Paralichthys dentatus (fluke)2
Peristedion miniatum (Armored searobin)1
Pollachius virens (Sillock)1
Pomatomus saltatrix (Tailor run)1
Prionotus carolinus (Searobin)2
Prionotus evolans (Striped searobin)1
Pseudopleuronectes americanus (rough flounder)5
Raja eglanteria (Clearnose skate)1
Reinhardtius hippoglossoides (Turbot)1
Scomber scombrus (Split)1
Scophthalmus aquosus (brill)4
Squalus acanthias (Common spiny)1
Stenotomus chrysops (Scup)4
Syngnathus fuscus (Northern pipefish)1
Thunnus thynnus (horse mackerel)1
Triglops murrayi (Moustache sculpin)1
Urophycis chuss (Squirrel hake)3
Urophycis regia (Spotted hake)3
Zoarces americanus (Ocean pout)2

Predators

Amblyraja radiata (Starry ray)[4]
Halichoerus grypus (Gray Seal)[6]
Hemitripterus americanus (Wip)[4]
Homo sapiens (man)[4]
Lagenorhynchus acutus (Atlantic White-sided Dolphin)[4]
Leucoraja erinacea (common skate)[4]
Leucoraja ocellata (Winter skate)[4]
Lophius americanus (Monkfish)[4]
Merluccius bilinearis (Whiting)[4]
Morus bassanus (Northern Gannet)[4]
Phoca vitulina (Harbor Seal)[4]
Pomatomus saltatrix (Tailor run)[4]
Prionace glauca (Tribon blou)[5]
Squalus acanthias (Common spiny)[4]

Consumers

Parasitized by 
Anisakis simplex[7]
Corynosoma wegeneri[7]
Cryptocotyle lingua[7]
Derogenes varicus[7]
Diplocotyle olrikii[7]
Echinorhynchus gadi[7]
Echinorhynchus laurentianus[7]
Grillotia erinaceus[7]
Homalometron pallidum[7]
Lecithaster gibbosus[7]
Macvicaria soleae[7]
Otodistomum veliporum[7]
Podocotyle atomon[7]
Podocotyle reflexa[7]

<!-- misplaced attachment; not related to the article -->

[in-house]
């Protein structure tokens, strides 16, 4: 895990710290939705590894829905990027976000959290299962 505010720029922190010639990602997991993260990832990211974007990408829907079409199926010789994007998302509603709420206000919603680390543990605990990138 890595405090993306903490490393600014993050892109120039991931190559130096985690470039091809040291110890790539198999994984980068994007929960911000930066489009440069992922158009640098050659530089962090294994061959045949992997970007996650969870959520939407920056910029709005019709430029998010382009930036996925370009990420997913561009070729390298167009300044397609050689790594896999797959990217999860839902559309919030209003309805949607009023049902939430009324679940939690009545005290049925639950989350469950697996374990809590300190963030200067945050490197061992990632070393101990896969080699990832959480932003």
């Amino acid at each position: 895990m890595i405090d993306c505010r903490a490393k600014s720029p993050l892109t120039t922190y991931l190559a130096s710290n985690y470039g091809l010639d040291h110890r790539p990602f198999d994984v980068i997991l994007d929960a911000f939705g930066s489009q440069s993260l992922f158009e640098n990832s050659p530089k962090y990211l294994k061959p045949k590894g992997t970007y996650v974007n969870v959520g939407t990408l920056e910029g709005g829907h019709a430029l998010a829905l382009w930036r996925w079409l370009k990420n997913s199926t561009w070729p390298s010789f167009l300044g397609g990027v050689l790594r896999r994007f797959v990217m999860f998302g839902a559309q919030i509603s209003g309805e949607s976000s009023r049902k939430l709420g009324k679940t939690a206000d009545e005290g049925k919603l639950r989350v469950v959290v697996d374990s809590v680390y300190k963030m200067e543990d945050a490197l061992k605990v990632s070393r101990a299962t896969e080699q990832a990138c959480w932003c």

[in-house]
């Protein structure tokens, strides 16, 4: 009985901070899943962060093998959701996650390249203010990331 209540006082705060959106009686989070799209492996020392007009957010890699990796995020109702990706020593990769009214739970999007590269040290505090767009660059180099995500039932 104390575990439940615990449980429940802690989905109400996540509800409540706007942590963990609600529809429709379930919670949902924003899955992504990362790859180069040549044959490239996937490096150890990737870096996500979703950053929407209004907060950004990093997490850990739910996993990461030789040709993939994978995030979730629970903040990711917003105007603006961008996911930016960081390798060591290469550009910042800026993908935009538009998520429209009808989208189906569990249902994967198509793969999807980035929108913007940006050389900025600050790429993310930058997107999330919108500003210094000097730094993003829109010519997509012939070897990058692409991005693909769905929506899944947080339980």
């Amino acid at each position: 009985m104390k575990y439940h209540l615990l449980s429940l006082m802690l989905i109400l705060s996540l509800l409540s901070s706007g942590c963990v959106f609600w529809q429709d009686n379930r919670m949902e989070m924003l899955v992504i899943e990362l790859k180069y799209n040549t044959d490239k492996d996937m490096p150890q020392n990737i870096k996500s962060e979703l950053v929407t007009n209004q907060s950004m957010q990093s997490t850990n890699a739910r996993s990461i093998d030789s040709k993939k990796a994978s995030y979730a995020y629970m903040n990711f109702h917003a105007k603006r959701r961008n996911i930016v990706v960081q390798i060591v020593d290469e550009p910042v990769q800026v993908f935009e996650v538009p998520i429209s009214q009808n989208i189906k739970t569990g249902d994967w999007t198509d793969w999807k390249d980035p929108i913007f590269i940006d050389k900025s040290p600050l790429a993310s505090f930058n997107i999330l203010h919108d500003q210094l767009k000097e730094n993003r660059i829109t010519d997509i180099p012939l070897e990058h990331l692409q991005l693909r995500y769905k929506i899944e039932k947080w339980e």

Progonus muelleri[7]
Pseudoterranova decipiens[7]
Scolex polymorphus <Unverified Name>[7]
Steganoderma formosum[7]
Stenakron vetustum[7]
Stephanostomum baccatum[7]
Steringophorus furciger[7]
Steringotrema pagelli[4]
Zoogonoides viviparus[4]

Distribution

Atlantic Ocean; Atlantic, Northwest; Canada; Newfoundland-Labrador Shelf; Northeast U.S. Continental Shelf; Northwest Atlantic: southern Labrador, Canada to Chesapeake Bay, USA.; Scotian Shelf; USA (contiguous states);

Photos

Citations

Attributes / relations provided by
1de Magalhaes, J. P., and Costa, J. (2009) A database of vertebrate longevity records and their relation to other life-history traits. Journal of Evolutionary Biology 22(8):1770-1774
2Frimpong, E.A., and P. L. Angermeier. 2009. FishTraits: a database of ecological and life-history traits of freshwater fishes of the United States. Fisheries 34:487-495.
3Feeding Habits of Fish Species Distributed on the Grand Bank, Concepción González1, Xabier Paz, Esther Román, and María Hermida, NAFO SCR Doc. 06/31, Serial No. N5251 (2006)
4Jorrit H. Poelen, James D. Simons and Chris J. Mungall. (2014). Global Biotic Interactions: An open infrastructure to share and analyze species-interaction datasets. Ecological Informatics.
5Food of Northwest Atlantic Fishes and Two Common Species of Squid, Ray E. Bowman, Charles E. Stillwell, William L. Michaels, and Marvin D. Grosslein, NOAA Technical Memorandum NMFS-NE-155 (2000)
6Offshore diet of grey seals Halichoerus grypus near Sable Island, Canada, W. D. Bowen, G . D. Harrison, Mar. Ecol. Prog. Ser. 112: 1-11, 1994
7Gibson, D. I., Bray, R. A., & Harris, E. A. (Compilers) (2005). Host-Parasite Database of the Natural History Museum, London